US Vice President Joe Biden rebuked his predecessor Dick Cheney over Afghanistan on Friday, and said a war review the previous administration passed onto President Barack Obama was "irrelevant."
"Who cares?" Biden said, when asked to comment on Cheney's claims that Obama was "dithering" on ordering more troops to Afghanistan, as he plows through an exhaustive review of US strategy in Afghanistan and Pakistan.
"I think that is absolutely wrong. I think what the administration is doing is exactly what we said it would do," Biden said in an interview with a pool of reporters in Prague after a three-nation visit to eastern Europe.
At one point in the interview, Biden appeared set to launch a much more vociferous counter-attack on Cheney, but then interrupted himself, ruefully noting his reputation as a sometimes accident-prone public speaker.
"Who cares what--" Biden said before checking himself. "Yeah, yeah, I can see the headline now," he said. "I'm getting better, guys. I'm getting a little better, you know what I mean?"
Cheney had fired off a blistering attack on Obama administration foreign policy, and its tactics in Afghanistan in particular, at a dinner in Washington.
"Having announced his Afghanistan strategy last March, President Obama now seems afraid to make a decision, and unable to provide his commander on the ground with the troops he needs to complete his mission," Cheney said.
"The White House must stop dithering while America's armed forces are in danger."
Cheney also said that the former Bush administration dug into every aspect of Afghan and Pakistan policy in late 2008, and briefed Obama's team before he took office.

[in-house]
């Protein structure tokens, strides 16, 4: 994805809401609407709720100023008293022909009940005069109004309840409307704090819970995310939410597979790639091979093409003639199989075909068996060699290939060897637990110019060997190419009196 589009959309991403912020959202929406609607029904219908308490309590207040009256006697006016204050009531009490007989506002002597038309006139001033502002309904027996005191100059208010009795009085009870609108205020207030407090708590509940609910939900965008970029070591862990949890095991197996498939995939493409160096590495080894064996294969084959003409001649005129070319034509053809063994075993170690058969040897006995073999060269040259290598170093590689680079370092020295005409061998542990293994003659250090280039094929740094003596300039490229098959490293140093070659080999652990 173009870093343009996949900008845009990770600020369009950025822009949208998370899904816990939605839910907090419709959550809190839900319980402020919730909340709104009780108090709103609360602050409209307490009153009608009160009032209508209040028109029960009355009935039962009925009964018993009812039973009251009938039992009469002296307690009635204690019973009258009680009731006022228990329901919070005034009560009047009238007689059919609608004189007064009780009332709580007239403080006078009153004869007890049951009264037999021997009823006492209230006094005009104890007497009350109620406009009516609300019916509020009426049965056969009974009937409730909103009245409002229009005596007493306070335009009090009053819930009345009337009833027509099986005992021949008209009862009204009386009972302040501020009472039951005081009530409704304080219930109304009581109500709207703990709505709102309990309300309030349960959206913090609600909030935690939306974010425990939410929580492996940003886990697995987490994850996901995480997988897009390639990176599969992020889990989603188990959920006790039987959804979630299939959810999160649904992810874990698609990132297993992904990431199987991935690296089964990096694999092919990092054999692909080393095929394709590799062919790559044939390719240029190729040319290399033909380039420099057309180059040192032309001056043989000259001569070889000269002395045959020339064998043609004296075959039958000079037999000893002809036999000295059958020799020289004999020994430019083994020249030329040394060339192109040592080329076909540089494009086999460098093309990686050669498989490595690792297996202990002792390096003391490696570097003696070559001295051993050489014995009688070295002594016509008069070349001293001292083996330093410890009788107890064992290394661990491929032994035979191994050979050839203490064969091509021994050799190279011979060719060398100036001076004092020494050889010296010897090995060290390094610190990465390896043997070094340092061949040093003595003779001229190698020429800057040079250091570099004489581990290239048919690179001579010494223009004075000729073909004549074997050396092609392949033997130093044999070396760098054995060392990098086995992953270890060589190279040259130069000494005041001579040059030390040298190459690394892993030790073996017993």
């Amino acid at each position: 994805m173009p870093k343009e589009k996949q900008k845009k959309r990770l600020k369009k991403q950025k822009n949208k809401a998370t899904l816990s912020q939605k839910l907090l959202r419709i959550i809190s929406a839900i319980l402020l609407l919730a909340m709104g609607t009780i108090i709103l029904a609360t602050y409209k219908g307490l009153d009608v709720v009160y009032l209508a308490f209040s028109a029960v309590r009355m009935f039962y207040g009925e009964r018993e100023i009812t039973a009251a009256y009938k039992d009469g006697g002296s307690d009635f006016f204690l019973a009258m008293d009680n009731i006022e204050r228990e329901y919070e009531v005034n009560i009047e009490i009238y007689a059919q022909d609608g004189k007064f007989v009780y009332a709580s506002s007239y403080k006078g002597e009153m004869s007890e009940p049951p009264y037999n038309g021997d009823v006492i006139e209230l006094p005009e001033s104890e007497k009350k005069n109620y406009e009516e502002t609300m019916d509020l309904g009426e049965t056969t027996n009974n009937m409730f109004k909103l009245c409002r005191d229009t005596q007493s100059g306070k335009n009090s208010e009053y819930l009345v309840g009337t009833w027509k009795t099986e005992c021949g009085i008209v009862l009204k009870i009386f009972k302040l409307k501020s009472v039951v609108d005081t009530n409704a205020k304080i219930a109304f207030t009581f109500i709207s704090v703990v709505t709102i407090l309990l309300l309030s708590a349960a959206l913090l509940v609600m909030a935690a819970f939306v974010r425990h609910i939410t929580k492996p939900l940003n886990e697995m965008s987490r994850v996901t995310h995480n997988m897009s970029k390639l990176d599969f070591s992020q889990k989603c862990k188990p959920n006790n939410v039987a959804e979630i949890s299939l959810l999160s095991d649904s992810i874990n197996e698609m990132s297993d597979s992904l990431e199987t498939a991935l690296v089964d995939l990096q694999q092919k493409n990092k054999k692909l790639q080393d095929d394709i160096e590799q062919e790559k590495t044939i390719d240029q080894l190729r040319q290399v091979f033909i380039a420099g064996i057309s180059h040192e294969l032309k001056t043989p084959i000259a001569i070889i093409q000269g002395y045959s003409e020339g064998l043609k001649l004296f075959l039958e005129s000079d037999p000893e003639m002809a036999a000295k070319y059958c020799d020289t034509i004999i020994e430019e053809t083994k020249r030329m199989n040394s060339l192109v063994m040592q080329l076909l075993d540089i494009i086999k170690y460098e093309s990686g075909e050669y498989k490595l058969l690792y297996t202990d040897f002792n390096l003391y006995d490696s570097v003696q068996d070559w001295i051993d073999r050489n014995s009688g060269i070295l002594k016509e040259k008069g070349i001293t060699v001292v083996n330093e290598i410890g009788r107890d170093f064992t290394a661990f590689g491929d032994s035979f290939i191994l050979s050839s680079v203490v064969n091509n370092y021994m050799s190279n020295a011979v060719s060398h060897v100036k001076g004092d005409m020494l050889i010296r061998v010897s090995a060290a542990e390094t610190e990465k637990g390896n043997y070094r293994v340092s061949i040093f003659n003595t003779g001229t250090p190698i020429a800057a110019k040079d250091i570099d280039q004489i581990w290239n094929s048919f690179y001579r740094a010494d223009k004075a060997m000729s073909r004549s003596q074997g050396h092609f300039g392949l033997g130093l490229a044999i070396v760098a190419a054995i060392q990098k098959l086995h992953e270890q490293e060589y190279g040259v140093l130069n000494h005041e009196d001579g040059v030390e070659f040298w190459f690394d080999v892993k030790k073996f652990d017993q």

But Biden said that circumstances had changed since the Bush administration assessment.
"Let's assume they left us a review that was absolutely correct. Is that review relevant and totally applicable to today in light of the changes that have taken place in the region, in Afghanistan itself?
"I think it's irrelevant."
Biden has played a key role in Obama's war council on Afghanistan, which has regular meetings in the White House Situation Room as the president mulls a request by the military for at least 40,000 extra troops for the war.
The vice president is seen as advocating a strategy that would lean away from expanding the counter-insurgency against the Taliban and related groups and focus more strongly on Al-Qaeda, possibly in Pakistan.
He said Obama had honored a deal they made when he selected him as his running mate, namely that he would have an input into every important decision.
"If he reaches a different conclusion than I do, that's okay. He's the president."
Biden later left on his way back to the United States following a trip to Poland, the Czech Republic and Romania.